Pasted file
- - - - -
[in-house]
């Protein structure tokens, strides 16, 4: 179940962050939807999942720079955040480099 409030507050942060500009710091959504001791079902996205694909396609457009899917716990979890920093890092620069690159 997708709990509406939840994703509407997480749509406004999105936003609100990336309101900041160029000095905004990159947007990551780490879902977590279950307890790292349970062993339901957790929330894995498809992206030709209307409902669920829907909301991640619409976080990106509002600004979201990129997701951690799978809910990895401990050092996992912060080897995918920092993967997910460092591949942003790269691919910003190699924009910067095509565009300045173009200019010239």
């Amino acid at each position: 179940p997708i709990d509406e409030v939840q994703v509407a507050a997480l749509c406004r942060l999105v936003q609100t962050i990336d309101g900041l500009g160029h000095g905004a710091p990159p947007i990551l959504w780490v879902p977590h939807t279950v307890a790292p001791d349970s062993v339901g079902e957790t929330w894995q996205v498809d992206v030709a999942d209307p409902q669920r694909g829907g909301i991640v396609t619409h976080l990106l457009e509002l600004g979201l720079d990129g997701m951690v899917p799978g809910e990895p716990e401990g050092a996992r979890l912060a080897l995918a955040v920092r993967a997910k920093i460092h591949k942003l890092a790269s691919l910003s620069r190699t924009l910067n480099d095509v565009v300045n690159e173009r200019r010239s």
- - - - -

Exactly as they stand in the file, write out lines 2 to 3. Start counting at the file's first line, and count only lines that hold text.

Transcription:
């Protein structure tokens, strides 16, 4: 179940962050939807999942720079955040480099 409030507050942060500009710091959504001791079902996205694909396609457009899917716990979890920093890092620069690159 997708709990509406939840994703509407997480749509406004999105936003609100990336309101900041160029000095905004990159947007990551780490879902977590279950307890790292349970062993339901957790929330894995498809992206030709209307409902669920829907909301991640619409976080990106509002600004979201990129997701951690799978809910990895401990050092996992912060080897995918920092993967997910460092591949942003790269691919910003190699924009910067095509565009300045173009200019010239």
């Amino acid at each position: 179940p997708i709990d509406e409030v939840q994703v509407a507050a997480l749509c406004r942060l999105v936003q609100t962050i990336d309101g900041l500009g160029h000095g905004a710091p990159p947007i990551l959504w780490v879902p977590h939807t279950v307890a790292p001791d349970s062993v339901g079902e957790t929330w894995q996205v498809d992206v030709a999942d209307p409902q669920r694909g829907g909301i991640v396609t619409h976080l990106l457009e509002l600004g979201l720079d990129g997701m951690v899917p799978g809910e990895p716990e401990g050092a996992r979890l912060a080897l995918a955040v920092r993967a997910k920093i460092h591949k942003l890092a790269s691919l910003s620069r190699t924009l910067n480099d095509v565009v300045n690159e173009r200019r010239s």